Kunstraum Innsbruck


08 Sep - 03 Nov 2012

Photography, 1970, Courtesy Galerie Zander
Chronik einer Affäre
8 September - 3 November 2012

The chronicle of an affair in pictures and texts, the secret diary of a Cologne business owner, from 1970, is exhibited for the first time here after more than forty years. This is a voyeuristic text/image collage which, in spite of dinner chits and hotel bills, of postcards and hair samples, is not presented in a historical museum or archive, but in an art institution. Yet what is this text-picture rapport? Is it outsider art, amateur art, or, as story art used to be in those days, just another way of hanging out around the genre corners of art? No doubt, the story about Margret is a report moving along the edges of art and only many years after the fact can be taken as art.

It is not an outsider, but an obsessed person who auto-voyeuristically keeps tab here on sexual encounters, places, dates, on what the woman wears, on the clothes he buys for her, on the hotels, restaurants, and what they ate and drank. After closing time, between three and five p.m., Günter (39) makes love to Margret (24) in the usual way, missionary style. For the day after, the entry simply reads: "Ate devilled salad." Margret works as a secretary in Günter's company. Both are married. Everything is top secret, or so Günter believes. It all begins with photographs, with empty boxes of contraceptives, with chits from expensive restaurants and short notices. In September 1970, the diary entries set in, with precise descriptions of what happens during foreplay and then of the sexual act itself, but also mentioning all kinds of things happening besides. All this is meticulously typed, in red and black ink, as by a bookkeeper of his own obsession. The couple go on "business trips" in Günter's Opel Kapitän, stay at spa hotels and visit the casino in Wiesbaden. Then the trysts begin to take place in an attic flat in Günter's store building. Nobody is supposed to know, but people must notice something. Margret prepares roulades and redfish filets with cucumber salad. They drink Cappy (orange juice) with a green shot (Escorial, strong liquor) and watch "colourful television." Margret dresses for him in the clothes he has bought her. He, the perfect lover, in truth is a macho man who wants to have everything under control. She enjoys his attention, his generosity, is happy to let herself be manipulated, is jealous, becomes pregnant despite the pills, and has an illegal abortion − for the third time in her young life. Just before Christmas 1970 the reports and photographs break off. The relationship appears to be at an end. Margret is scared. She tells him that "after Christmas the fucking will be over and you will not dance at two weddings anymore." He gets involved with other women. These are no love stories, though, just obsessive sexual romps, chronicled nonetheless in hundreds of grotesque documents testifying to the stuffy German milieu in the early years of the Kohl era.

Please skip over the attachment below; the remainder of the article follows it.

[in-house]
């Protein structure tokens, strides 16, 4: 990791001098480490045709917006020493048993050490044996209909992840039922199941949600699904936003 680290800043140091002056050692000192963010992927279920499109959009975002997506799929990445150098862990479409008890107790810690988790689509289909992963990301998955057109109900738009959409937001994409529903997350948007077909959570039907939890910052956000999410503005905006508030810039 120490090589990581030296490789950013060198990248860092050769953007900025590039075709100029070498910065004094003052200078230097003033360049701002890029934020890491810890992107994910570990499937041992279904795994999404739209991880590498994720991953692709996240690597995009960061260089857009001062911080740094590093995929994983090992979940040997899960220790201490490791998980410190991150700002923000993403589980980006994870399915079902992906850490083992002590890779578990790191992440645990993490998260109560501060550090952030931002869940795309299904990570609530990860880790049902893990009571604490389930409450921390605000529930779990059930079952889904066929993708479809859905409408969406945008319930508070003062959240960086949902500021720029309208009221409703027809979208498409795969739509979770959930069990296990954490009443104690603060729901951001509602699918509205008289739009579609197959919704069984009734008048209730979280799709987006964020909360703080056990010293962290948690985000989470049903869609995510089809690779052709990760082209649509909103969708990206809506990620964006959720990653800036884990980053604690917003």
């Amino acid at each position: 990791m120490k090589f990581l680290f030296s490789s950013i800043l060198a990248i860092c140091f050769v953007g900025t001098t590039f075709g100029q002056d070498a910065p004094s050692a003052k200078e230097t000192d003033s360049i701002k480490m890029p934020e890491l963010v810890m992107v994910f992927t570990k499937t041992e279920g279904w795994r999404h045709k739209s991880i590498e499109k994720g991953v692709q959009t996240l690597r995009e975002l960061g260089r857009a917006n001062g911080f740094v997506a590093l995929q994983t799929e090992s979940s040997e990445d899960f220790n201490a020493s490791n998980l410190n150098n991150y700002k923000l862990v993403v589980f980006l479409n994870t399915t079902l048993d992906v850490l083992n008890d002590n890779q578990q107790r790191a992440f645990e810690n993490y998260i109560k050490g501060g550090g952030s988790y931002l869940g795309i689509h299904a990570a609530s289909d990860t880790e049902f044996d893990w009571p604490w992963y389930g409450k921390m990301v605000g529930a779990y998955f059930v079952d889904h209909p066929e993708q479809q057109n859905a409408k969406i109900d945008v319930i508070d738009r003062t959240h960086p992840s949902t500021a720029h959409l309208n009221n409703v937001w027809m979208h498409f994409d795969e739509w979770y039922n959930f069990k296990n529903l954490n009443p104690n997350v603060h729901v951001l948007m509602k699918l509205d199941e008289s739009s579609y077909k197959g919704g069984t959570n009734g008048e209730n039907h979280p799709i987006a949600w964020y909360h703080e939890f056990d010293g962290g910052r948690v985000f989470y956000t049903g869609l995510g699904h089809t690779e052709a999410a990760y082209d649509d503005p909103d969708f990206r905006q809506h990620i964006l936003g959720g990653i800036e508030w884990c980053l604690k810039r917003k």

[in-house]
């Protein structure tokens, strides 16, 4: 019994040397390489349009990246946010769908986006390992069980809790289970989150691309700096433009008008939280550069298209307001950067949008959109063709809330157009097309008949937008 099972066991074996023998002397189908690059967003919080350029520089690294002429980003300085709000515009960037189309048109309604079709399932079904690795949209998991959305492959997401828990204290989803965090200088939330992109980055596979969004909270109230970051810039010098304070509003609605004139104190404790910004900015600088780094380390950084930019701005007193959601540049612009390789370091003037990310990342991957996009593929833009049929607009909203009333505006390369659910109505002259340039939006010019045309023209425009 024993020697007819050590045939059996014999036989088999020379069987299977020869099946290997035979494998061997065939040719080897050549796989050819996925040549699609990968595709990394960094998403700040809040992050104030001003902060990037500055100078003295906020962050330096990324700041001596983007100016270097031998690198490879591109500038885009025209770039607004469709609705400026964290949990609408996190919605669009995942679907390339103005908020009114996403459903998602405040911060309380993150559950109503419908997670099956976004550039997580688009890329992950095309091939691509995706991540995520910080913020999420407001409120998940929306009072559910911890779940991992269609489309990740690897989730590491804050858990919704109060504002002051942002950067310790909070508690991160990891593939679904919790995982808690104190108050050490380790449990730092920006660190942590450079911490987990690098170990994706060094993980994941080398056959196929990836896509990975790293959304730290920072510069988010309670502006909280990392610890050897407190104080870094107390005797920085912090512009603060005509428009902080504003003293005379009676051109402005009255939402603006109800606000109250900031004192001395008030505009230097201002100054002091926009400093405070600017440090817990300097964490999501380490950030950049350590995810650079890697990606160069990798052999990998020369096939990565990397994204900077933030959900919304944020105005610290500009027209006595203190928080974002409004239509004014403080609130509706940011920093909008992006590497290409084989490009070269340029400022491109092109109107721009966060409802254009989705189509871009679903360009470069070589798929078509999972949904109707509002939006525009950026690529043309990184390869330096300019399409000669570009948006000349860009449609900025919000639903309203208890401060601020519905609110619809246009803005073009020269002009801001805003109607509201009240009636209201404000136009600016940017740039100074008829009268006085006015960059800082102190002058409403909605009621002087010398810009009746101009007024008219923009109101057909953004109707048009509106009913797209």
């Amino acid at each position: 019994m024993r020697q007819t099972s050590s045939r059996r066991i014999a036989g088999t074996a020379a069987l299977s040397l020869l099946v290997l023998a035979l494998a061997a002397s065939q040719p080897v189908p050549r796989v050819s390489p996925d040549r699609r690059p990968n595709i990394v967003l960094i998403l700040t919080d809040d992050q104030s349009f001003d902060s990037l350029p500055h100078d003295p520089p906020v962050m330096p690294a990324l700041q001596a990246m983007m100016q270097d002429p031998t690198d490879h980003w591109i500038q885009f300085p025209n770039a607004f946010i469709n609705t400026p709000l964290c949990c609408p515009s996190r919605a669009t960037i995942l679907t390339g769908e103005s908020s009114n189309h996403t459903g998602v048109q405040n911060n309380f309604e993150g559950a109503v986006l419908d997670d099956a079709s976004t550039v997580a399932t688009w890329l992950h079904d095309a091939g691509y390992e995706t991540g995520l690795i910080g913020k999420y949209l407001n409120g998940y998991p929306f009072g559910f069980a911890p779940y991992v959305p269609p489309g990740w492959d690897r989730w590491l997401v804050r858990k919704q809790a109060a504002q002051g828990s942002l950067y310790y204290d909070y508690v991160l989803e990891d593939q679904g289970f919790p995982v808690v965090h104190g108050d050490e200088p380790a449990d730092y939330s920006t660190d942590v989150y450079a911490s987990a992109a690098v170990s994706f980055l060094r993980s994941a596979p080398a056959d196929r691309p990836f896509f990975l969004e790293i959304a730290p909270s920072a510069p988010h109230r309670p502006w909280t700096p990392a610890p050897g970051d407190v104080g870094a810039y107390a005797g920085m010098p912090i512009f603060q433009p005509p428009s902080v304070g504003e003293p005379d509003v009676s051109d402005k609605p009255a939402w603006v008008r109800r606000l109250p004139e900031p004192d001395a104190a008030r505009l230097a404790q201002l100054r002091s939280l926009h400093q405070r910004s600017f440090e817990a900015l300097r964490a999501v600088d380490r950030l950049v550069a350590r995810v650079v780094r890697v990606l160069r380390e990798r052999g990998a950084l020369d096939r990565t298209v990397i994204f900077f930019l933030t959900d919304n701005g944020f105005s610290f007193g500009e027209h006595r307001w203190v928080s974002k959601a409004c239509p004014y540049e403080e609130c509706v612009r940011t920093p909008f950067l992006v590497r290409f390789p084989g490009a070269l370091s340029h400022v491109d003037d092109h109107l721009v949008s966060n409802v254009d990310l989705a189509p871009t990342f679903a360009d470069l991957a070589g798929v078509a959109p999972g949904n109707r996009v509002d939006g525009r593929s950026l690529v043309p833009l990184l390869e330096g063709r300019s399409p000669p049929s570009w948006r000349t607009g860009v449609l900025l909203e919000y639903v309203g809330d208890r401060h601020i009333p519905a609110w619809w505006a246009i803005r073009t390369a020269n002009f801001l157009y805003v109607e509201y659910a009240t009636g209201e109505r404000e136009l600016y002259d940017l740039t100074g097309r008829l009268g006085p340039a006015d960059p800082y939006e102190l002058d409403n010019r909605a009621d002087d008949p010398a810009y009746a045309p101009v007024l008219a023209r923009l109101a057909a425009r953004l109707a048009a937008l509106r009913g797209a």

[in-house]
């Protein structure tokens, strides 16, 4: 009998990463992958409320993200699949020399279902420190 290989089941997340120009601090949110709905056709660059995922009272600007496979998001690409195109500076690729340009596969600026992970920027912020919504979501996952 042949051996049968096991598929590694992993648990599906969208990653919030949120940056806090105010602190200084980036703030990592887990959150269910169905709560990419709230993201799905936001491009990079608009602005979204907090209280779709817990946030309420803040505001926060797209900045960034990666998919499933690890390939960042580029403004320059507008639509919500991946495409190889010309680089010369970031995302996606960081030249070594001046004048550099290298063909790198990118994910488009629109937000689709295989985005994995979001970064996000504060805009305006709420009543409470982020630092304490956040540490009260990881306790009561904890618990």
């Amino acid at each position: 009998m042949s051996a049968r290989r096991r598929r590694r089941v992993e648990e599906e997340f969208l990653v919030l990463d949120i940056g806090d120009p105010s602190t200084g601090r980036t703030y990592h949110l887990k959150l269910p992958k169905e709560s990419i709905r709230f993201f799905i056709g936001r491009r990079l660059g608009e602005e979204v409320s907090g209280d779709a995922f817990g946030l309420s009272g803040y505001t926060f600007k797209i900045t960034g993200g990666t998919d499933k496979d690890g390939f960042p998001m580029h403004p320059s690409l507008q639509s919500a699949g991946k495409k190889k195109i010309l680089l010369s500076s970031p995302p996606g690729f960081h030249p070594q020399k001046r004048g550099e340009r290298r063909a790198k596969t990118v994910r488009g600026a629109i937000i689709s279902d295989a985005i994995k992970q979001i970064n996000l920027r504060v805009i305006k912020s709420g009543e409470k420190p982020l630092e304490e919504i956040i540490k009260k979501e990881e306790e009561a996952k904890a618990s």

We are grateful to Siegfried Sander, Hamburg, for readily putting the documents at our disposal. A book will appear to go with the exhibition, that will subsequently travel to KW Berlin, published by Nicole Delmes and Susanne Zander, with texts by Veit Loers and Susanne Pfeffer, at Verlag der Buchhandlung Walther König.

Tags: Margret, Susanne Pfeffer, Susanne Pfeffer